Twelve 20-somethings chronicle their lives for WBUR. Learn more.
I consider myself pretty lucky to have graduated from college with only about $20,000 in student-loan debt.
On my current salary, I will be able to pay back this sum in about eight and a half years. It seems a little crazy to me to have this much debt from such a small section of my life. It seems even crazier that some people have triple and quadruple that, with similar job prospects to mine coming out of four years of school.
I definitely feel that the higher-education system is flawed. I hear stories on the news about people who sue their alma mater for the cost of tuition when they don’t get jobs right out of school.
While I don’t necessarily think this is the correct way of going about it, I do think we have to hold schools accountable for their spending.
As consumers, we contribute directly to the reputation of the schools we choose to attend. In the past, this was a symbiotic relationship where the school would make sure the student got the training and skills needed for post-graduate job placement, and the student in turn would donate to and speak highly of the school. This would cause more students to attend the school and the cycle would continue, the same as any reputable business.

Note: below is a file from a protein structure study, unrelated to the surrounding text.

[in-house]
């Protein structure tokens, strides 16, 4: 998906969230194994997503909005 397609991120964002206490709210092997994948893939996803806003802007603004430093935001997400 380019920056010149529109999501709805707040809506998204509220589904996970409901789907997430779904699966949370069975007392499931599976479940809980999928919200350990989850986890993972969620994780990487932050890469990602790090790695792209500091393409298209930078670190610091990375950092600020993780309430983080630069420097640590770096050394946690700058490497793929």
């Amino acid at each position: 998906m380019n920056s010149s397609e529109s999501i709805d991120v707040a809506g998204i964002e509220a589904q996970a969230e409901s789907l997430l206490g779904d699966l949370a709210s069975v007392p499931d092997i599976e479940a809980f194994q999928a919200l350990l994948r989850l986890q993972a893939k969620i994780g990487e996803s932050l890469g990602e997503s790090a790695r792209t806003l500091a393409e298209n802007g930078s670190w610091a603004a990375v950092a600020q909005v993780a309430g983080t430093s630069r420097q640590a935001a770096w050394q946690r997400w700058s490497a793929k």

Enrollment in U.S. colleges has increased since the economic downturn, according to the National Center for Education Statistics. According to the same organization, tuition rates continue to increase, despite the falling rates of job placement after graduation. So, although more of us are attending college and paying more to do so, our chances of landing a job after graduation are only declining.
In my opinion, if we are going to spend such exorbitant amounts of money, there should be more of a guarantee at the end of four years. We should be choosing to attend colleges that are able to demonstrate that they teach the required skills for today’s workplace. Unfortunately, that data is not always made available to us and we are sometimes unable to make an informed decision.
My hope is that the educational system can be reformed to be more transparent, not only about job placement numbers, but also about where the thousands of dollars each students spends ultimately ends up going.